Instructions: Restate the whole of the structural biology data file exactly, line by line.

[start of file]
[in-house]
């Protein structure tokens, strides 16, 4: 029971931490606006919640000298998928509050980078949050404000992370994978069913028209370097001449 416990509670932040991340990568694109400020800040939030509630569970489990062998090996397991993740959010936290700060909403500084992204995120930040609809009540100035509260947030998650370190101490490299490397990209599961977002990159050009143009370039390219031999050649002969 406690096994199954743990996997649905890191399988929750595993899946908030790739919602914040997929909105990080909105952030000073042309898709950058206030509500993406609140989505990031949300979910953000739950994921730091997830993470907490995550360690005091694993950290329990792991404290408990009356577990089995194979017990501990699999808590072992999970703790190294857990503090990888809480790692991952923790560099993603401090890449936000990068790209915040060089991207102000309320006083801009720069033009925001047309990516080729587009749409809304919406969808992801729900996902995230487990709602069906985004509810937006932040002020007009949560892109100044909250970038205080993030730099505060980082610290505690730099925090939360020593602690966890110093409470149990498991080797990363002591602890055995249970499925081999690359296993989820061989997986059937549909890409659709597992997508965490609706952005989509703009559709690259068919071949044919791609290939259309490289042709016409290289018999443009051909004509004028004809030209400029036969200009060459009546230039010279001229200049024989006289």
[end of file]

[in-house]
């Protein structure tokens, strides 16, 4: 029971931490606006919640000298998928509050980078949050404000992370994978069913028209370097001449 416990509670932040991340990568694109400020800040939030509630569970489990062998090996397991993740959010936290700060909403500084992204995120930040609809009540100035509260947030998650370190101490490299490397990209599961977002990159050009143009370039390219031999050649002969 406690096994199954743990996997649905890191399988929750595993899946908030790739919602914040997929909105990080909105952030000073042309898709950058206030509500993406609140989505990031949300979910953000739950994921730091997830993470907490995550360690005091694993950290329990792991404290408990009356577990089995194979017990501990699999808590072992999970703790190294857990503090990888809480790692991952923790560099993603401090890449936000990068790209915040060089991207102000309320006083801009720069033009925001047309990516080729587009749409809304919406969808992801729900996902995230487990709602069906985004509810937006932040002020007009949560892109100044909250970038205080993030730099505060980082610290505690730099925090939360020593602690966890110093409470149990498991080797990363002591602890055995249970499925081999690359296993989820061989997986059937549909890409659709597992997508965490609706952005989509703009559709690259068919071949044919791609290939259309490289042709016409290289018999443009051909004509004028004809030209400029036969200009060459009546230039010279001229200049024989006289």